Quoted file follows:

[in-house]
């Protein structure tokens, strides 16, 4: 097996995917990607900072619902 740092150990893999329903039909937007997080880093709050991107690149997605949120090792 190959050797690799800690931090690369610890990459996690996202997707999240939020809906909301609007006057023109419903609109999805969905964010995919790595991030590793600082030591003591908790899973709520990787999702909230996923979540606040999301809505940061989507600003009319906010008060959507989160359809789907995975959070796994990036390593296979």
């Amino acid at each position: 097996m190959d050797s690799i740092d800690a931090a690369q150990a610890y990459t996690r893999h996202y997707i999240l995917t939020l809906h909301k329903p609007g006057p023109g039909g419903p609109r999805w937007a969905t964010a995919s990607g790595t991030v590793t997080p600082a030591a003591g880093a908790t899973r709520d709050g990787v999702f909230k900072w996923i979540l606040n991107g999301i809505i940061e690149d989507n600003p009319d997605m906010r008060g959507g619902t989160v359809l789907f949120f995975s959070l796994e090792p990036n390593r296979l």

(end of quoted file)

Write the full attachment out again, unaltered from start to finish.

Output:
[in-house]
């Protein structure tokens, strides 16, 4: 097996995917990607900072619902 740092150990893999329903039909937007997080880093709050991107690149997605949120090792 190959050797690799800690931090690369610890990459996690996202997707999240939020809906909301609007006057023109419903609109999805969905964010995919790595991030590793600082030591003591908790899973709520990787999702909230996923979540606040999301809505940061989507600003009319906010008060959507989160359809789907995975959070796994990036390593296979």
């Amino acid at each position: 097996m190959d050797s690799i740092d800690a931090a690369q150990a610890y990459t996690r893999h996202y997707i999240l995917t939020l809906h909301k329903p609007g006057p023109g039909g419903p609109r999805w937007a969905t964010a995919s990607g790595t991030v590793t997080p600082a030591a003591g880093a908790t899973r709520d709050g990787v999702f909230k900072w996923i979540l606040n991107g999301i809505i940061e690149d989507n600003p009319d997605m906010r008060g959507g619902t989160v359809l789907f949120f995975s959070l796994e090792p990036n390593r296979l």